We will begin with Beck’s event::

Must see TV tonight – MLK Jr. & Obama!

Tavis Smiley has produced a special report comparing Dr. Martin Luther King, Jr. and Barack Obama, focusing on their attitudes to war, empire and the consequences for society and the world.  

Smiley speaks out against what Cornell West has called “The Santa-Claus-ization” of King.  In typical goody-two-shoes, “see no evil, hear no evil, speak no evil” fashion, the mainstream has chosen to concentrate on what it considers the good, positive King, not the one who criticized U.S. foreign policy and called the United States the “greatest purveyor of violence in the world today.”  

That was true when King said it in the sixties, one year before he was assassinated; and, sadly, it remains true today.  

The show airs on PBS tonight (8 PM Pacific, check your local time).  I’ve e-mailed the link out to my list, hoping some will hear, perhaps for the first time, King’s views on war and his contrast to Obama.

Read the Black Agenda Repost article on the program:

King and Obama.

No country for old racist white men

     On his recent trip to Aushwitz, Newt Gingrich made a spectacular failure of his staged attempt at empathy as he wandered the halls of racial holocaust and worried only about his own wealth and status.

    Using the words of Dr. Martin Luther King Jr to begin an email that attacks our nations first African American President and our first Latin American supreme court nominee is an insult to every American.

    Claiming that appointing a proud minority to a seat of power will undo everything we fought for in the civil war makes me question if Newt knows why we fought the civil war, as well as which side he would prefer fighting for.

    Without noticing it, the GOP has exposed themselves as the party of hatred, fear and lies. Within their own words you can see that the GOP has a Galtian Superiority complex. If there is a Godwin rule for racism it would have given up by now. The GOP is quickly becoming the new Confederate party.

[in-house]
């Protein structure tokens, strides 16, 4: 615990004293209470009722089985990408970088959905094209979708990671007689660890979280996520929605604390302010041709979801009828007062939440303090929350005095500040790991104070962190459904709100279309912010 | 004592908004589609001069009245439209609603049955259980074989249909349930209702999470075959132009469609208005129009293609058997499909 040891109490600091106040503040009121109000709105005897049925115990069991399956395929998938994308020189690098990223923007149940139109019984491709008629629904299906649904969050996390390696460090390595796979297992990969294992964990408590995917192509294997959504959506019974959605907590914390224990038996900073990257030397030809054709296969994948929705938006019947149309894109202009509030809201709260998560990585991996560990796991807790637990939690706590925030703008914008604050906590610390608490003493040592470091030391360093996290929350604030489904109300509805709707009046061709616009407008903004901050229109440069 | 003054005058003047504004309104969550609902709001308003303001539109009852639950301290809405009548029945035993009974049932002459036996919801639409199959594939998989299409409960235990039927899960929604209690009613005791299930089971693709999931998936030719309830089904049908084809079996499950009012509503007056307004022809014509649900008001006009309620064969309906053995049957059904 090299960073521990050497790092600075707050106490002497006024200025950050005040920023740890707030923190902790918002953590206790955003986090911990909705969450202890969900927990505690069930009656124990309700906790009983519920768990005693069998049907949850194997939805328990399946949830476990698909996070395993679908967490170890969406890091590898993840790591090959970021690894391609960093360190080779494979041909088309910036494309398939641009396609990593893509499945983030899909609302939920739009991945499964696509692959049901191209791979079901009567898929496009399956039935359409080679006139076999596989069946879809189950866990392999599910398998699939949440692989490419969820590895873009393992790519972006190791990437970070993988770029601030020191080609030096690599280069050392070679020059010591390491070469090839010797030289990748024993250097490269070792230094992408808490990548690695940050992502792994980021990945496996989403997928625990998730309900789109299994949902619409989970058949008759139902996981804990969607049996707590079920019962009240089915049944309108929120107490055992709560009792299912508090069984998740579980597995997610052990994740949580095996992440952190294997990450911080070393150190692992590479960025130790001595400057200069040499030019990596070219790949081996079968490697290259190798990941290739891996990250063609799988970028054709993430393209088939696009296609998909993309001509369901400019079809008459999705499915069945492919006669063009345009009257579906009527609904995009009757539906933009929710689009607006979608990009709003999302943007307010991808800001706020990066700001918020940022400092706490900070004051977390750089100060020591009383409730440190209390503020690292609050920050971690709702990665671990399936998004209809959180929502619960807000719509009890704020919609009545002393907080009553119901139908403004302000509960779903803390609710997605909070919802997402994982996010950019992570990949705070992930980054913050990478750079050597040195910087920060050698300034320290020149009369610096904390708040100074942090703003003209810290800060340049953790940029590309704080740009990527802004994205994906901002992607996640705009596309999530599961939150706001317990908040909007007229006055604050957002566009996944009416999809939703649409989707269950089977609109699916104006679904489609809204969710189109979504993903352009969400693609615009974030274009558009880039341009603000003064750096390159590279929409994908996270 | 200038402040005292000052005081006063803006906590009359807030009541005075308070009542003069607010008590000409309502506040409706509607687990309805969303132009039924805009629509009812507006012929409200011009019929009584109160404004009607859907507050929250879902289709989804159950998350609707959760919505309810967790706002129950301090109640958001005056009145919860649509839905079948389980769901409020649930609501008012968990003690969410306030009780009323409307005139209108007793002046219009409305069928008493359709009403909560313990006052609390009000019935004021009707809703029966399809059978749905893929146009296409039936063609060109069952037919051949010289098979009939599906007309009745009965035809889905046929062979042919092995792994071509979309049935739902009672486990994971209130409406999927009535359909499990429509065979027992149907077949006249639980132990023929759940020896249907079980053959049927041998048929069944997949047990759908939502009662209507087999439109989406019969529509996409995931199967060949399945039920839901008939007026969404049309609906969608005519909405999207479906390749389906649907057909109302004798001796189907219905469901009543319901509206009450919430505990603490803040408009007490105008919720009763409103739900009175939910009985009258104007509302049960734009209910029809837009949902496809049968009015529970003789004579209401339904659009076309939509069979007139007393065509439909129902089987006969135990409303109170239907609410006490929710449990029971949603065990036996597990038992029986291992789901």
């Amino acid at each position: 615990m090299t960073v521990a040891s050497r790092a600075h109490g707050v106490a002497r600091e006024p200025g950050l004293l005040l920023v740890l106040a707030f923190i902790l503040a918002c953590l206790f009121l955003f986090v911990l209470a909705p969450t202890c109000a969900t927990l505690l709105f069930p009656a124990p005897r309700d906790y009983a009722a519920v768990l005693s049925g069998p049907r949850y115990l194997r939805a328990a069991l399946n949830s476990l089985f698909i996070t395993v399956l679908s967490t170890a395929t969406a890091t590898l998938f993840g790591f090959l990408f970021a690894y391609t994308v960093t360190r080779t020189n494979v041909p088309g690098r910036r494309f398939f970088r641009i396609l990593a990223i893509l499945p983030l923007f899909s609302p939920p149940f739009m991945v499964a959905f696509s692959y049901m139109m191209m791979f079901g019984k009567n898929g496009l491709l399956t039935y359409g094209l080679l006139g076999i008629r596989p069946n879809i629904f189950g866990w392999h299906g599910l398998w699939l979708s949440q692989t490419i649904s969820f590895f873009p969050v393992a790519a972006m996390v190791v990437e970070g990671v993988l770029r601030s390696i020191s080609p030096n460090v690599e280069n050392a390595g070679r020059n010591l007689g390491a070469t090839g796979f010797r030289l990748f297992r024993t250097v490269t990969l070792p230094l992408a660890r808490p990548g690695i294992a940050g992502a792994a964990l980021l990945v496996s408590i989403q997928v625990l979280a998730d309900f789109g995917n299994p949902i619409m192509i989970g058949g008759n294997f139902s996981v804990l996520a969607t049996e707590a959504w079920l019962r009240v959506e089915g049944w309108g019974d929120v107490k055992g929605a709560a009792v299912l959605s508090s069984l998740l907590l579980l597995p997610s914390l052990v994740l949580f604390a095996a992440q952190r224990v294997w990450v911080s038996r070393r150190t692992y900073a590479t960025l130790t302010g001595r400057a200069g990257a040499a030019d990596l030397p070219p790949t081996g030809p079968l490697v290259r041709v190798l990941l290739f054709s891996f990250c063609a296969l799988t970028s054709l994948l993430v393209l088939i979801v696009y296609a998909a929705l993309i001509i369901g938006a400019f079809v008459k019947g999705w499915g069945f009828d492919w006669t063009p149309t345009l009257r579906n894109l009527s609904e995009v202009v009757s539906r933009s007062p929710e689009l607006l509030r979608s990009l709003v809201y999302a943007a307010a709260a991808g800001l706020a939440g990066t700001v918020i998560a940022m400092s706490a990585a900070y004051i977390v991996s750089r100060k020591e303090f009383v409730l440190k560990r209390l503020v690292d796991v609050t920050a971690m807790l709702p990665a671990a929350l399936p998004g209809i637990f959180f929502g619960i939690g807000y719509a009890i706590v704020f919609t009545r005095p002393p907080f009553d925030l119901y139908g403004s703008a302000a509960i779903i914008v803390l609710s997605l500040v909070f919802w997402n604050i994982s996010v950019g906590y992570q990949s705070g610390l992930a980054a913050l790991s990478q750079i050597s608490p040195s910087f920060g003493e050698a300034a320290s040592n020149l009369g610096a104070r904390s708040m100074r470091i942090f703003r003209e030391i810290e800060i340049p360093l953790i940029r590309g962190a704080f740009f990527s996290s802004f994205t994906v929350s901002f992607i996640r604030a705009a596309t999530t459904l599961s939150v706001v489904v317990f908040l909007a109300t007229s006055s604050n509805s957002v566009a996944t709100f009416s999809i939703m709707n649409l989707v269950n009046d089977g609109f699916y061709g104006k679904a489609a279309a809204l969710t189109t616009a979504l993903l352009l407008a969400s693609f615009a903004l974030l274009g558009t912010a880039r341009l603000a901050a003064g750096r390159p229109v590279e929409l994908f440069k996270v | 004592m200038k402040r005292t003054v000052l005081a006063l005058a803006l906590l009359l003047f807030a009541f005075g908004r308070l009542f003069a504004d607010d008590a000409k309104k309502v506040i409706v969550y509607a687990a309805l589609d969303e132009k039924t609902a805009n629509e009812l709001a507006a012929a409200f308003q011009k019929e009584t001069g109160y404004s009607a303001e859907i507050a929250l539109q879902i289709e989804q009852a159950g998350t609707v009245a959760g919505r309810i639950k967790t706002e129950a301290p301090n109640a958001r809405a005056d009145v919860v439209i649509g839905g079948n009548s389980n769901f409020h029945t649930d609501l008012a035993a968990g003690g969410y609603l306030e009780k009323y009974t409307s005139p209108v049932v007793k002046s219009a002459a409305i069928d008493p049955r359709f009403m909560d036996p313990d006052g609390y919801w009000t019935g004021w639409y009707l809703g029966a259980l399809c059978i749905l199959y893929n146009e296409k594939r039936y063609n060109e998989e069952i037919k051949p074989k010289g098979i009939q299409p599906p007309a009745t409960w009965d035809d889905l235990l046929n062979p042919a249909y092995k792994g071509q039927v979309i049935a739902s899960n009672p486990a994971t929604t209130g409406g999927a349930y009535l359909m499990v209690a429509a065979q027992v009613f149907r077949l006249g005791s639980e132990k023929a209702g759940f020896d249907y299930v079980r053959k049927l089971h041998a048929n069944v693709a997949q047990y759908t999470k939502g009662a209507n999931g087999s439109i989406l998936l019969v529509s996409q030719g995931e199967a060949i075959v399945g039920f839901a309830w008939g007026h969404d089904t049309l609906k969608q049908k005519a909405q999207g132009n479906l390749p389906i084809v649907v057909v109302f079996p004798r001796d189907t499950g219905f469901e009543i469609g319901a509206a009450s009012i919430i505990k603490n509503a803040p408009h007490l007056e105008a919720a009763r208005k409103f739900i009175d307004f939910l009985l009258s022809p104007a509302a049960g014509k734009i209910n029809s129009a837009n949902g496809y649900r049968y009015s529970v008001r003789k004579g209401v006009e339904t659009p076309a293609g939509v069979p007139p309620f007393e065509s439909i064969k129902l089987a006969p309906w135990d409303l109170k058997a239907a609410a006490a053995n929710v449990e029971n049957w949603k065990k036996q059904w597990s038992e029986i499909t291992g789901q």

It is like going to a funeral and hitting on the widow. Going to Aushwitz and disparaging a racial minority on the grounds of reverse racism is like an ex-Nazi soldier going to a temple to blame all the Jews on the decline of the Third Reich. Seriously, the only thing Newt could do to make this look worse would be to steal Jewish owned artwork before he left Germany.

    When faced with the living embodiment of evil Newt could only think of himself. Normal people who are confronted with the face of human evil and the depth of heartless human depravity are often shocked. I guess a leading Republican spokesperson gets kind of used to that sort of thing these days.

    As Newt Gingrich gazed upon the Nazi torture chambers his thought turned towards his own dilema, which seems to be how he can make women, minorities and other social groups easier targets for racist pale skinned bigots and elitist plutocrats.

    When American politicians visit Aushwitz it should be as an exercise in empathy, to do otherwise is to turn such a visit into a photo op. In my mind, no greater insult could be made to the millions of European Jews who were systematically kidnapped, tortured and murdered by the Nazi regime of Adolph Hitler. While posing to take a picture of the roots of evil, Newt Gingrich and the GOP has made themselves out as a group that ether tolerates hatred and evil, or endorses it.